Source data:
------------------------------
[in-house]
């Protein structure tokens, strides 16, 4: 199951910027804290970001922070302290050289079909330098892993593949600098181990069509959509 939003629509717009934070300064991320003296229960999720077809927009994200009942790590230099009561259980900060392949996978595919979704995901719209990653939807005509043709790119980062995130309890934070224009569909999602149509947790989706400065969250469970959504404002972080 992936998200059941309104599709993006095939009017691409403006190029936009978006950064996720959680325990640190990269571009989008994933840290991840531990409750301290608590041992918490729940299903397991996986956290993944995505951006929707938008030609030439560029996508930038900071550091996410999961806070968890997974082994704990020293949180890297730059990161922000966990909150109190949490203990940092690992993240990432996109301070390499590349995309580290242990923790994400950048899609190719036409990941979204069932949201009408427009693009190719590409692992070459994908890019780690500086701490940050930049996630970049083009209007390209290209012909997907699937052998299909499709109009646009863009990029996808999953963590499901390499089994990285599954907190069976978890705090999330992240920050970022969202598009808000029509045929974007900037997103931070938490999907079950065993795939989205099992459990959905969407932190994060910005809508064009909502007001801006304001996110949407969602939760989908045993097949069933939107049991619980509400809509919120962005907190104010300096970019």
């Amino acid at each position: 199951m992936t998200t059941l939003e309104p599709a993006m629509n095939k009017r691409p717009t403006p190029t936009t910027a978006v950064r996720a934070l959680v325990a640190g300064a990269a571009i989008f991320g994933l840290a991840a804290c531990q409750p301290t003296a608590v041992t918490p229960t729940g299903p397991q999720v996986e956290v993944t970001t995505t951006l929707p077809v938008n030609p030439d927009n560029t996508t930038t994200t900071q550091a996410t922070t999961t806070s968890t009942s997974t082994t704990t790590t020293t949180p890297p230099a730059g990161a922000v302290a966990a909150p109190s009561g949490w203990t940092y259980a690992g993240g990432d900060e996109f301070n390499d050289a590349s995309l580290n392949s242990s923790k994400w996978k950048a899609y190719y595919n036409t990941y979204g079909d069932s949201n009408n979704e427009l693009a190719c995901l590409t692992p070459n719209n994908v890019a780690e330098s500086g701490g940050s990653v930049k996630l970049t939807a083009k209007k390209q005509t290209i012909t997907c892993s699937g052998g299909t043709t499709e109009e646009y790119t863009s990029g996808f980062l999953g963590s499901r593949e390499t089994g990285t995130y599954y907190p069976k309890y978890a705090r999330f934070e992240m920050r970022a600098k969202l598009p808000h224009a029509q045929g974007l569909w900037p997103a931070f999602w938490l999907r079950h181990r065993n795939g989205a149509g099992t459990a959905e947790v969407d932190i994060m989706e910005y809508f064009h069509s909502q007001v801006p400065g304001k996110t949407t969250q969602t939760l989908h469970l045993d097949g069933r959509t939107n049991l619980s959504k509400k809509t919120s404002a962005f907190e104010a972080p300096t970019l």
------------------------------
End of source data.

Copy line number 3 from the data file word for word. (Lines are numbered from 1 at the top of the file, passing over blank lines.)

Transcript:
């Amino acid at each position: 199951m992936t998200t059941l939003e309104p599709a993006m629509n095939k009017r691409p717009t403006p190029t936009t910027a978006v950064r996720a934070l959680v325990a640190g300064a990269a571009i989008f991320g994933l840290a991840a804290c531990q409750p301290t003296a608590v041992t918490p229960t729940g299903p397991q999720v996986e956290v993944t970001t995505t951006l929707p077809v938008n030609p030439d927009n560029t996508t930038t994200t900071q550091a996410t922070t999961t806070s968890t009942s997974t082994t704990t790590t020293t949180p890297p230099a730059g990161a922000v302290a966990a909150p109190s009561g949490w203990t940092y259980a690992g993240g990432d900060e996109f301070n390499d050289a590349s995309l580290n392949s242990s923790k994400w996978k950048a899609y190719y595919n036409t990941y979204g079909d069932s949201n009408n979704e427009l693009a190719c995901l590409t692992p070459n719209n994908v890019a780690e330098s500086g701490g940050s990653v930049k996630l970049t939807a083009k209007k390209q005509t290209i012909t997907c892993s699937g052998g299909t043709t499709e109009e646009y790119t863009s990029g996808f980062l999953g963590s499901r593949e390499t089994g990285t995130y599954y907190p069976k309890y978890a705090r999330f934070e992240m920050r970022a600098k969202l598009p808000h224009a029509q045929g974007l569909w900037p997103a931070f999602w938490l999907r079950h181990r065993n795939g989205a149509g099992t459990a959905e947790v969407d932190i994060m989706e910005y809508f064009h069509s909502q007001v801006p400065g304001k996110t949407t969250q969602t939760l989908h469970l045993d097949g069933r959509t939107n049991l619980s959504k509400k809509t919120s404002a962005f907190e104010a972080p300096t970019l």